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  • Industrial Distribution 9 Months Into Covid

    Posted by Dan from Madison on November 16th, 2020 (All posts by )

    Around every three months or so I am trying to put up a post on how it is going in the always exciting world of industrial distribution. I own a HVAC distributor, which is a subset of industrial distribution.

    Not too much has really changed as far as my job goes over the past three months, with a few notable exceptions.

    The really big bugaboo is finished goods. Things like furnaces, condensing units, evaporator coils, etc. are still difficult to get and are being rationed. All of the favors are being called in, and it is all hardball, all the time. Very stressful. I have incurred freight costs like never before sourcing equipment from regions of the country that perhaps over ordered, or don’t need particular products. But it is job number one to keep my contractors busy and making money. Their success is our success. I have never worked so hard and so many hours – I am really, really tired. Basically all I do all day is go over my inventory reports and try to fill holes. Then in the evening or on weekends I do my “regular work”.

    Parts and pieces are, remarkably, a much different story. There has never been any sort of real disruption in parts. I expected things in this area to go south rather quickly, as many components and parts are made “over there”, but it really never happened. Sure, there is an issue here and there, but nothing to really talk about.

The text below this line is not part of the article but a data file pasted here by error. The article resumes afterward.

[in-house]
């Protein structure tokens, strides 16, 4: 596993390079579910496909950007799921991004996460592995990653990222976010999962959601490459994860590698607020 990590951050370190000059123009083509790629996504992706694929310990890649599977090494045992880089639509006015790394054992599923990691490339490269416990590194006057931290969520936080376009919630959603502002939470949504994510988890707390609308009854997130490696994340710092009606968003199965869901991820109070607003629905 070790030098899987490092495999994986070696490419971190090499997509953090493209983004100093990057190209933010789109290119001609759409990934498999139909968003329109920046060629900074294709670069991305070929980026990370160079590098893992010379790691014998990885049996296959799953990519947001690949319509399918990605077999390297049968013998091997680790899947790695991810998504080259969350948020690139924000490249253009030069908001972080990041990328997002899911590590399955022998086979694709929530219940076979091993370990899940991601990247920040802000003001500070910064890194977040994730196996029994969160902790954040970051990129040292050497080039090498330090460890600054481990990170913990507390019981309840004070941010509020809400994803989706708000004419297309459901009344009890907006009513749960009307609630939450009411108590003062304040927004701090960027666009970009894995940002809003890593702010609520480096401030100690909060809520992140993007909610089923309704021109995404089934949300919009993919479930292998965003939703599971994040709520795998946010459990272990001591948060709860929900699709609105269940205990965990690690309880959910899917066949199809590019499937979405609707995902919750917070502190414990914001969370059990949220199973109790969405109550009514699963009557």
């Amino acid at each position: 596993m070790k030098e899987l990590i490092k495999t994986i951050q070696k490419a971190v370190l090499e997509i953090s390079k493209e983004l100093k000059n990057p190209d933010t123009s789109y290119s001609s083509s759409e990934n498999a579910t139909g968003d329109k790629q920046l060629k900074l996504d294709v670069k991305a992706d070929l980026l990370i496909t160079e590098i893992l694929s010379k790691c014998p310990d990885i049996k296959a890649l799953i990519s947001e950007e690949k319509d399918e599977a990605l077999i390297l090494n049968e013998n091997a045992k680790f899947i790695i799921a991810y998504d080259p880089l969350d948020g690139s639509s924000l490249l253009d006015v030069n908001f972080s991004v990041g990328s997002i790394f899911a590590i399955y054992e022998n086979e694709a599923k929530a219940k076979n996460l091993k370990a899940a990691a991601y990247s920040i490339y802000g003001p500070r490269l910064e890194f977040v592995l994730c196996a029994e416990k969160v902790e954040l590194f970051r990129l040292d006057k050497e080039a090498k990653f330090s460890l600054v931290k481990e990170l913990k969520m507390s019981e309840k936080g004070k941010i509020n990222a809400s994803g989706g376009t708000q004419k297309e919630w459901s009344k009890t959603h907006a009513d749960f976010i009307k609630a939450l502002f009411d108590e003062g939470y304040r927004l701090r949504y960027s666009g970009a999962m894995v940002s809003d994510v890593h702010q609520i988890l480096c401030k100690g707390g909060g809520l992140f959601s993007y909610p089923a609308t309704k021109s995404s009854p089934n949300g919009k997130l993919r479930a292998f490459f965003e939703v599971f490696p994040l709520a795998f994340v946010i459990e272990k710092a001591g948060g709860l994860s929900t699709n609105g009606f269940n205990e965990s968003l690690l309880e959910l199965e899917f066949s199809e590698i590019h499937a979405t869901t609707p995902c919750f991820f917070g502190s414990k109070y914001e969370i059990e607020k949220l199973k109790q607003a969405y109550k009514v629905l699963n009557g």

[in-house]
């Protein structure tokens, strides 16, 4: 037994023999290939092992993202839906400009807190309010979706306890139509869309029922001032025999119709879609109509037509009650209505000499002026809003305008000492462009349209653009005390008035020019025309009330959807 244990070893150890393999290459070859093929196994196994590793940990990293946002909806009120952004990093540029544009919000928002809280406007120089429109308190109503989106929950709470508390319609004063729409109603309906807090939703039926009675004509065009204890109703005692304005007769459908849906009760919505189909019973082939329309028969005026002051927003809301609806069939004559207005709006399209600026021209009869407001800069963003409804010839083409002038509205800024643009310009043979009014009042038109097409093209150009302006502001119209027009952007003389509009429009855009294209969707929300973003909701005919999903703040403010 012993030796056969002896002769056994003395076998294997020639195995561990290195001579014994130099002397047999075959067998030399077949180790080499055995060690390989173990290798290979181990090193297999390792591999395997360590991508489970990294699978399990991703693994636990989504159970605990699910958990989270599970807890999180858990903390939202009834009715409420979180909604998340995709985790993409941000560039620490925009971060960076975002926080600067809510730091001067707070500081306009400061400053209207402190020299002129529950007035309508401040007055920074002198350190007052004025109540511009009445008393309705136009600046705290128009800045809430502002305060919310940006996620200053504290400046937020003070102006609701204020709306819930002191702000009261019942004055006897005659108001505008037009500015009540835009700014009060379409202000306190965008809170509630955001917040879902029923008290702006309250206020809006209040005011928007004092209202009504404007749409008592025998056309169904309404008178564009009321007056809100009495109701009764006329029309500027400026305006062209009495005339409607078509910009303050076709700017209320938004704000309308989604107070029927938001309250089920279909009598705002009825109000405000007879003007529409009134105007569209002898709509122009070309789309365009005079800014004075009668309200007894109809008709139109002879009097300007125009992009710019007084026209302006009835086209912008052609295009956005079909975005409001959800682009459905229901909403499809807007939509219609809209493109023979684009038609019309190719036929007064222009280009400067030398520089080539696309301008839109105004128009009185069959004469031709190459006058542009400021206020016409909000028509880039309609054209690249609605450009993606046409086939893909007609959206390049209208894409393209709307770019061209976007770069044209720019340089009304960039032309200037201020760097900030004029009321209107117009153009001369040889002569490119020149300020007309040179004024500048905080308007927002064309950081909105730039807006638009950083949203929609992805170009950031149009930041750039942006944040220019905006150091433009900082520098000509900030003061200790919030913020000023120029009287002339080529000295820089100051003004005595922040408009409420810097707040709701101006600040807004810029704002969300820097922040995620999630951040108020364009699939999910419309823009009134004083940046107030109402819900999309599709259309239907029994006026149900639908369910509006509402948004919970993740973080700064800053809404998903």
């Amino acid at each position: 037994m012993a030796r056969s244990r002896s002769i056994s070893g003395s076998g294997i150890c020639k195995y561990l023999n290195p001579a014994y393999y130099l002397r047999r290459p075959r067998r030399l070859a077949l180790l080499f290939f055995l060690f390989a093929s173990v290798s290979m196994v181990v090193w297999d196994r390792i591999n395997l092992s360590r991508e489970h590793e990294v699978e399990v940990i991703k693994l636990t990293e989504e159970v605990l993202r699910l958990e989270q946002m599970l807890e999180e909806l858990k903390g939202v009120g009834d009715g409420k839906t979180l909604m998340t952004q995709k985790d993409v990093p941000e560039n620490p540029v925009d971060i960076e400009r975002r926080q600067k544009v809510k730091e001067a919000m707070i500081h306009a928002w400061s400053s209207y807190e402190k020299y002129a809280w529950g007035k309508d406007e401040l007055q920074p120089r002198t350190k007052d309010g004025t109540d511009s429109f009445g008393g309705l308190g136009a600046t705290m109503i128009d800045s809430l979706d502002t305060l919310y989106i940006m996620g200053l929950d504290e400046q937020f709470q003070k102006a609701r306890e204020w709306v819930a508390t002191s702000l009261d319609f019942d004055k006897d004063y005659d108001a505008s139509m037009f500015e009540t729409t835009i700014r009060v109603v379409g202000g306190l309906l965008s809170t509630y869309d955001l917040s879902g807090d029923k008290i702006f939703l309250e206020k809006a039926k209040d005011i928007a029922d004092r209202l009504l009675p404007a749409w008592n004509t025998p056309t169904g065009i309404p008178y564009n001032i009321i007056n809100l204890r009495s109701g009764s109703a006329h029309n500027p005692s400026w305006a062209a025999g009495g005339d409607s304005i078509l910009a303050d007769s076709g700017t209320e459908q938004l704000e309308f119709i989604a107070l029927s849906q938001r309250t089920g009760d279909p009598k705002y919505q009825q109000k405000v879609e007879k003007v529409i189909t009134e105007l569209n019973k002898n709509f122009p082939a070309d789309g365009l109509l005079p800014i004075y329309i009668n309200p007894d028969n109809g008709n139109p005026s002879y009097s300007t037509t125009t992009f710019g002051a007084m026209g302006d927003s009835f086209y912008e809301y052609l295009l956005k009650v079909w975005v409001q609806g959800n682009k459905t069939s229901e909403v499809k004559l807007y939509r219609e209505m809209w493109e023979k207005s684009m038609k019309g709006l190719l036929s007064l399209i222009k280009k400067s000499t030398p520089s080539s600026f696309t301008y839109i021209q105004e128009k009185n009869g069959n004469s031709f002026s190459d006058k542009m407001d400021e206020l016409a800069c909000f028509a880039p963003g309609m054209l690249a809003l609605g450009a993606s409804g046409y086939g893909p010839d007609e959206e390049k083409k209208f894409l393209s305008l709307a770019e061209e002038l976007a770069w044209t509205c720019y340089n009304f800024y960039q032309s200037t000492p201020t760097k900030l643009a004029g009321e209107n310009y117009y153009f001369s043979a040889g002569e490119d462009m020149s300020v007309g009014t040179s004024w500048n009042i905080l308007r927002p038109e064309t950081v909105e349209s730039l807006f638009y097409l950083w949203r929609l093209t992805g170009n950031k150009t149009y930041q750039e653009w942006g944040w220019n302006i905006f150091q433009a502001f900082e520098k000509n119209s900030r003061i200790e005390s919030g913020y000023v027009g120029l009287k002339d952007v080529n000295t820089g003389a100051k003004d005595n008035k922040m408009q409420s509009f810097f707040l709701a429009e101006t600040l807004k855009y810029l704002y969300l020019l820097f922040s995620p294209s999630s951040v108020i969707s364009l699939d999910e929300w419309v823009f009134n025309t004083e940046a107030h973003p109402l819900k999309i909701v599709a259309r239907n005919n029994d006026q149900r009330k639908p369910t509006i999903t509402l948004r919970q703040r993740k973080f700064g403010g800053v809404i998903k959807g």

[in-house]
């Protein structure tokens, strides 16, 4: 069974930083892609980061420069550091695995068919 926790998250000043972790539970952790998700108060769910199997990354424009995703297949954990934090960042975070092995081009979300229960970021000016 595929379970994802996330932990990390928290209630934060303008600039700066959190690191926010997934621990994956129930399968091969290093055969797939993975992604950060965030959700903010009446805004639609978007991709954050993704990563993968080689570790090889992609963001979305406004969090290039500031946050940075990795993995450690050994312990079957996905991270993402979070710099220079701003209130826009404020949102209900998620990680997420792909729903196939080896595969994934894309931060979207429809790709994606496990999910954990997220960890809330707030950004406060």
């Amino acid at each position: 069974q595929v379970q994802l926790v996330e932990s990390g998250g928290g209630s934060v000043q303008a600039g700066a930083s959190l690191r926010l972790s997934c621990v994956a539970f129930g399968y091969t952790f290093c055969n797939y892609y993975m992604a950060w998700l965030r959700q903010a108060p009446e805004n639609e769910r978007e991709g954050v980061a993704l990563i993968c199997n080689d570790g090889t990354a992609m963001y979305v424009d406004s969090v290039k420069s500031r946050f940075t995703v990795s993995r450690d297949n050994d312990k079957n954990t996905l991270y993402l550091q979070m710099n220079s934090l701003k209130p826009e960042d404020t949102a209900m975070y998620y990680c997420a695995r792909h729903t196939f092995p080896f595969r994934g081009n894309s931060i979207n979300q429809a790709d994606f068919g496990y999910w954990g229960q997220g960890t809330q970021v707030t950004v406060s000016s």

I expected AR to be a complete and total mess but that never really happened either – yet. I don’t know if companies are using PPP money to pay their bills, or maybe we just have a more resilient industry than most but AR is really in damned good shape.

    Covid in our company – we got our first positive a month or so ago and have had a few since and several spouses who were positive. All cases were asymptomatic or had mild symptoms. At first it was a huge deal, now we all know the procedure and just do it. We are doing everything we can at our facilities to stop the spread such as installing bipolar ionizers, staggering shifts and reducing hours, disinfecting common areas, along with mask wearing and distancing (and a number of other things). We are pretty proud that all of our cases were able to be tracked to events outside of our workplace thus far. But we aren’t counting any chickens.

    HVAC is about as essential as an industry can get in the Winter months and we are hoping to keep as fully staffed as possible and keep things moving. This year has been exhausting with all of the changing rules between different states, different counties, and all the rest. I haven’t had a day off since February and don’t expect one any time soon, as we need a decision maker on hand at all times until sh1t calms down, just a bit. We will squeak out a single digit increase in volume through it all, and we are very thankful to the man upstairs that we are so fortunate to be in an essential industry, unlike so many others.